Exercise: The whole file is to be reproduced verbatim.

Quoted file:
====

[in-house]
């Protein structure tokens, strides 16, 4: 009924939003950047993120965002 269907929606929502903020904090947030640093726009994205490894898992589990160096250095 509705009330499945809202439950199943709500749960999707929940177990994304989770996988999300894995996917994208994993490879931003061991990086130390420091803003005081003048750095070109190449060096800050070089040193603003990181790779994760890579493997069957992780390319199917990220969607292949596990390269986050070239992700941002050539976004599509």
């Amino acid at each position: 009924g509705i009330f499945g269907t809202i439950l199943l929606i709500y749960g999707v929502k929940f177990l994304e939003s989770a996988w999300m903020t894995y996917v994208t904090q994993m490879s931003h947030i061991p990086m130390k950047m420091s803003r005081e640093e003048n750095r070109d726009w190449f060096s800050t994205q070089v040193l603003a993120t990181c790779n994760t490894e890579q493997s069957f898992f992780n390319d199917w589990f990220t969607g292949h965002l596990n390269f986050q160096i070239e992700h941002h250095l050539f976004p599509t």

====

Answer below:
[in-house]
């Protein structure tokens, strides 16, 4: 009924939003950047993120965002 269907929606929502903020904090947030640093726009994205490894898992589990160096250095 509705009330499945809202439950199943709500749960999707929940177990994304989770996988999300894995996917994208994993490879931003061991990086130390420091803003005081003048750095070109190449060096800050070089040193603003990181790779994760890579493997069957992780390319199917990220969607292949596990390269986050070239992700941002050539976004599509």
């Amino acid at each position: 009924g509705i009330f499945g269907t809202i439950l199943l929606i709500y749960g999707v929502k929940f177990l994304e939003s989770a996988w999300m903020t894995y996917v994208t904090q994993m490879s931003h947030i061991p990086m130390k950047m420091s803003r005081e640093e003048n750095r070109d726009w190449f060096s800050t994205q070089v040193l603003a993120t990181c790779n994760t490894e890579q493997s069957f898992f992780n390319d199917w589990f990220t969607g292949h965002l596990n390269f986050q160096i070239e992700h941002h250095l050539f976004p599509t």